Howard : Attention, approval and what?
Kerry: Attention, approval and appreciation.
Howard : Appreciation.
Kerry: Yeah, the third way to get people to vi-
Howard : Unless, it's a woman and then you got to add shoes for number 4.
Kerry: Well, we don't want to go there. That being said, in the morning huddle when you tell your hygienist, "Listen, when I walk in I want a photograph of the post probing bleeding, or if they don't bleed, I want that information up on the monitor. I want to see bloody gums or I want to see healthy gums. Either one. I'm going to talk to the patient about our continuing care program. Number 2 there's a crown on number 3 that we've talked about, take a pa of it, get a photograph of it and number 3 anything else that want to talk about you put up on the monitor." That's how you set the stage. The huddle is an antecedent. It's setting the stage for the behavior to occur.
Howard : What percent of the dental offices do you think have a morning huddle, because I want this guy driving to work I wan-
Howard : Yeah. What would you say, you're talking to 1,000s of dentists and 80% of them don't have a morning huddle. What would you tell them?
Kerry: Don't have an expectation of your team to do anything different. Manage your expectations, don't get angry, be grateful that they're at least showing up. For god sakes, you can't expect them to be fired up and excited unless you've cast a vision of what we're going to be fired up and excited about.
Howard : What percent of the NFL teams have a morning huddle?
Kerry: Well, probably a high percentage. I mean, think about it. If we're not helping the team members understand what our promise is all about, how are we going to get them to be ignited with passion about caring for people? Howard, when I ask people what they do for a living most of them will either say, "Well, I'm an administrator.", "I'm a hygienist.", or "I'm an assistant." This gets into talking about engagement and back in 2010 Gallup did a whole study on engagement in the workforce. Guess what percentage of american employees were engaged with the employers vision and mission; 13.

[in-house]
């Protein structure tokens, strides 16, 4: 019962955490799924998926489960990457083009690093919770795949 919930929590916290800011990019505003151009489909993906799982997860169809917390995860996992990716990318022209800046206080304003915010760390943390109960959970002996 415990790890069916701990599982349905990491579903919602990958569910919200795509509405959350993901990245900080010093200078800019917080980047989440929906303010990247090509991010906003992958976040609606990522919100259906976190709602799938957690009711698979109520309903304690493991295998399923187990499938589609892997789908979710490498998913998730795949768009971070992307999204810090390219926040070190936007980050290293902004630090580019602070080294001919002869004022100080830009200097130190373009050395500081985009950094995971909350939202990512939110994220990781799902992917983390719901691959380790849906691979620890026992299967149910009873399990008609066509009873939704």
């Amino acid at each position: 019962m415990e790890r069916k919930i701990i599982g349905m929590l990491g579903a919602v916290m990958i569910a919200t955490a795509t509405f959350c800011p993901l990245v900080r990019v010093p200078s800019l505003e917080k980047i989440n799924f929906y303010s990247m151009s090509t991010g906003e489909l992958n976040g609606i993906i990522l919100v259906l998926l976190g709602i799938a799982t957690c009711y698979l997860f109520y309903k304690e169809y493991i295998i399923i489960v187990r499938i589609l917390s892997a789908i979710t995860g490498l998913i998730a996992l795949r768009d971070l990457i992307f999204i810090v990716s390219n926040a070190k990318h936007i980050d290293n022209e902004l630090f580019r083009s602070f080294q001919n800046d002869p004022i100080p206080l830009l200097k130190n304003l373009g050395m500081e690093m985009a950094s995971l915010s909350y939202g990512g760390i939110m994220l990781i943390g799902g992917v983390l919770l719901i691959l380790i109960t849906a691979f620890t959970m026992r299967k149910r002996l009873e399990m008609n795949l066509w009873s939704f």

Howard : 13%?
Kerry: You have people waiting to be led. Waiting to be inspired. Waiting to make their job a career instead of a paycheck. When a NASA janitor was asked what he did for a living, you know what his response was?
Howard : What?
Kerry: "I help put people on the moon." Now, that's an engaged team member. When I'm talking to team members of dentists, I know the leader is leading when I ask them what they do they say, "We help people have healthier and happier lives." That's when you're getting to the heart of it. That's when people are passionate because you represent what we should be passionate about owner and without it, well, you got 1 or 2 choices. Either learn about it and start to implement it and watch what emerges around you as something similar or do nothing different. Then, what's going to happen is your overhead percentage for labor will rise because the revenue will never rise but the cost to hiring people is going to rise.
Back to that percentage again, there's no standard percentage. I've heard consultants tell me wages should be 20%, wages should be this, it all depends on what your revenue's going to be. I can take 2 equally staffed practices ... For example, I have a client with CAD cam technology. We didn't hire an associate until he couldn't keep up with the exams. We got him to 4 hygienists. You can get to managing 3 to 4 hygienists a day if you move out of a prophy palace, Howard, where everybody's a prophy.
Then, you've got a certain percentage of your patients in periomantainence and you minimize the number of periodic exams every day, number 1, and number 2 if your periodic exams are taking more than 5,6,7 minutes then you didn't instruct your hygienist on what data to gather to have up on the monitor so when you walk in you can look at the monitor and say, "Wow, she got all that data for me." You can look at the hygienist and say, "Hygienist, my god, it looks like you two have had quite a conversation." You say, "Hello, Freddy.", to the patient. Say, "Hygienist, tell me what is it you two have been talking about?", and let her talk. Let her show it and when she gets done with it, you look at the patient and say, "Gosh, isn't she incredible? I don't know if you know this, but I am so fortunate to have the greatest team on earth and with the work she's doing it just enables me to ask you one question patient. What do you think about that?" The guy says, "I'm in." Case is [inaudible 00:54:32].